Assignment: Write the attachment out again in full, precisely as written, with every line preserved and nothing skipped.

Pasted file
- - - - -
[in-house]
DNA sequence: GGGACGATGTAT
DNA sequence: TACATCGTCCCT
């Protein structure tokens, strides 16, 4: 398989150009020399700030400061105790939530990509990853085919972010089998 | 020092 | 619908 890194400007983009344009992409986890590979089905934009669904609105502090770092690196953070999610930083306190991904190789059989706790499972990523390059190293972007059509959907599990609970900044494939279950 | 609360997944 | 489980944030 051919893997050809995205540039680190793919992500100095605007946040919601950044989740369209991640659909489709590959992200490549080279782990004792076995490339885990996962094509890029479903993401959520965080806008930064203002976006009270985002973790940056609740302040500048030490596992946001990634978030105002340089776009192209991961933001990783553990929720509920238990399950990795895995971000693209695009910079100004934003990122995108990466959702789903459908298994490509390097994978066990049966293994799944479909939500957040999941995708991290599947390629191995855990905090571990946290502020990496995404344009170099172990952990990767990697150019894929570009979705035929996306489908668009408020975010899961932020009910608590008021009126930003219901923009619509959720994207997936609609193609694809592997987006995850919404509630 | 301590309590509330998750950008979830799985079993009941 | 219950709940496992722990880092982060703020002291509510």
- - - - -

[in-house]
DNA sequence: GGGACGATGTAT
DNA sequence: TACATCGTCCCT
């Protein structure tokens, strides 16, 4: 398989150009020399700030400061105790939530990509990853085919972010089998 | 020092 | 619908 890194400007983009344009992409986890590979089905934009669904609105502090770092690196953070999610930083306190991904190789059989706790499972990523390059190293972007059509959907599990609970900044494939279950 | 609360997944 | 489980944030 051919893997050809995205540039680190793919992500100095605007946040919601950044989740369209991640659909489709590959992200490549080279782990004792076995490339885990996962094509890029479903993401959520965080806008930064203002976006009270985002973790940056609740302040500048030490596992946001990634978030105002340089776009192209991961933001990783553990929720509920238990399950990795895995971000693209695009910079100004934003990122995108990466959702789903459908298994490509390097994978066990049966293994799944479909939500957040999941995708991290599947390629191995855990905090571990946290502020990496995404344009170099172990952990990767990697150019894929570009979705035929996306489908668009408020975010899961932020009910608590008021009126930003219901923009619509959720994207997936609609193609694809592997987006995850919404509630 | 301590309590509330998750950008979830799985079993009941 | 219950709940496992722990880092982060703020002291509510």